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The AFL has taken a firm stance to protect players’ wellbeing but the new concussion rule is inconsistent and needs reviewing, says Brendan Lucas.

If you have watched any AFL game this season, you would have definitely seen some grueling contests; often leaving players’ heads battered and bruised.

Under this year’s new concussion rule, players  who have sustained a head injury are immediately removed from the field. Following the results of medical tests, including balance and motor coordination, they are either deemed fit to return to the field or removed from the game.

But while the AFL is determined to protect players’ wellbeing, the interpretation of the rule by umpires and match review panel has been unpredictable and arguably unfair.

If we take a look back at the Round 7 clash between Melbourne and Adelaide, Jack Trengove’s ‘sling’ tackle on Patrick Dangerfield was brutally penalised under the new rule. Dangerfield was diagnosed with concussion and the match review panel assessed Trengrove’s tackle as negligent conduct, medium impact and high contact. Trengove received a three week suspension. Yet Dangerfield played the next week and went on to kick six goals.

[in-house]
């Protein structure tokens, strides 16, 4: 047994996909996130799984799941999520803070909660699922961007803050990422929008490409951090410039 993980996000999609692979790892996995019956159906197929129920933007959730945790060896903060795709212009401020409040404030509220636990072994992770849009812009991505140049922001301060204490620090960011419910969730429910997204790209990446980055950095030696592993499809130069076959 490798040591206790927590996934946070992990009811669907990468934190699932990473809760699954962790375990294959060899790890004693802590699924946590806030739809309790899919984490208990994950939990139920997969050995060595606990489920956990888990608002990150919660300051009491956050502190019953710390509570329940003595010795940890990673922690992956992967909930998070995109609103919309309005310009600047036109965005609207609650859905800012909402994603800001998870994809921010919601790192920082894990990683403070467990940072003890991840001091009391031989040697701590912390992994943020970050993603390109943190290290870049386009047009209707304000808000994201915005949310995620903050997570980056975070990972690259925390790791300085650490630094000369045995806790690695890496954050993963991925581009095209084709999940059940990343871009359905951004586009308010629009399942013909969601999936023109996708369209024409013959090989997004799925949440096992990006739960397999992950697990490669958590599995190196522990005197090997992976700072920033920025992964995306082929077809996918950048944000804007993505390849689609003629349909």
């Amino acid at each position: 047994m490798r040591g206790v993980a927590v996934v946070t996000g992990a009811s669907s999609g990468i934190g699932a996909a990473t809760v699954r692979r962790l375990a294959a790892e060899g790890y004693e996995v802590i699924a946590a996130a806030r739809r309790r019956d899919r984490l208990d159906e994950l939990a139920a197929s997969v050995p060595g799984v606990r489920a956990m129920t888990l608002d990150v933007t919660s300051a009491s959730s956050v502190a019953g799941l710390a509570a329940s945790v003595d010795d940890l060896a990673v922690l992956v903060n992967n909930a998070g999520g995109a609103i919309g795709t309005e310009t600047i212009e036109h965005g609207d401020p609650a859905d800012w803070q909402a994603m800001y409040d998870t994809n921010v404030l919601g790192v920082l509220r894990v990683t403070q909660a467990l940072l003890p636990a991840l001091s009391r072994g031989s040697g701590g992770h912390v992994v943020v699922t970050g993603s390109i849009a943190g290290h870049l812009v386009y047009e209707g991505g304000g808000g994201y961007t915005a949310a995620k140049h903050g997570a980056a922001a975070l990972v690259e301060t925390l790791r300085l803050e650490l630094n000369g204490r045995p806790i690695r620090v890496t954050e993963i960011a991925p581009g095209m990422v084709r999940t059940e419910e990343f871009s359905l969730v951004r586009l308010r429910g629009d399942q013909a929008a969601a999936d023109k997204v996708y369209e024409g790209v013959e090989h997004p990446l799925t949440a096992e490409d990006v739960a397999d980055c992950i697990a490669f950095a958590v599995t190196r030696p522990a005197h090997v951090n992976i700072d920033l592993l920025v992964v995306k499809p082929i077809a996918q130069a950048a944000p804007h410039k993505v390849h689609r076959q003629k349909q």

Gold Coast’s Danny Stanley is another player who has come under scrutiny for his ‘sling’ tackle in three separate incidents the following week against Adelaide on Dangerfield, Rory Sloane and Richard Tambling. However, none of these resulted in concussion, so Stanley was never brought in front of the match review panel. If Stanley’s incident was of similar conduct to Trengrove’s, then why wasn’t he reprimanded? Is a resulting concussion the only grounds for suspension?

If this is the case, there are some serious misinterpretations of the rule. The AFL needs to develop some consistency in many of the new rules that have been introduced. The new advantage rule is one such example.

At least umpires boss Jeff Gieschen admits when a mistake has been made. There are too many channels of communication that do not make accurate collaborative determinations of the rule, causing conflict between  umpires, the AFL and the match review panel.

Collingwood coach Mick Malthouse has called for precedent-based hearings, where the AFL Players Association would be allowed to intervene. I tend to agree, especially when a rule, such as the new concussion one, is being so poorly misconstrued.

The AFL needs to step back and create consistency from a range of perspectives to preserve the game’s integrity. This needs to start at the end of this season. Otherwise this rule will bring the game into disrepute.

Excuse the pun, but to me, it seems like a no-brainer.

Brendan Lucas is a second year Bachelor of Journalism student. You can check out his sparkadiar blog and follow him on twitter: @bplucas8.

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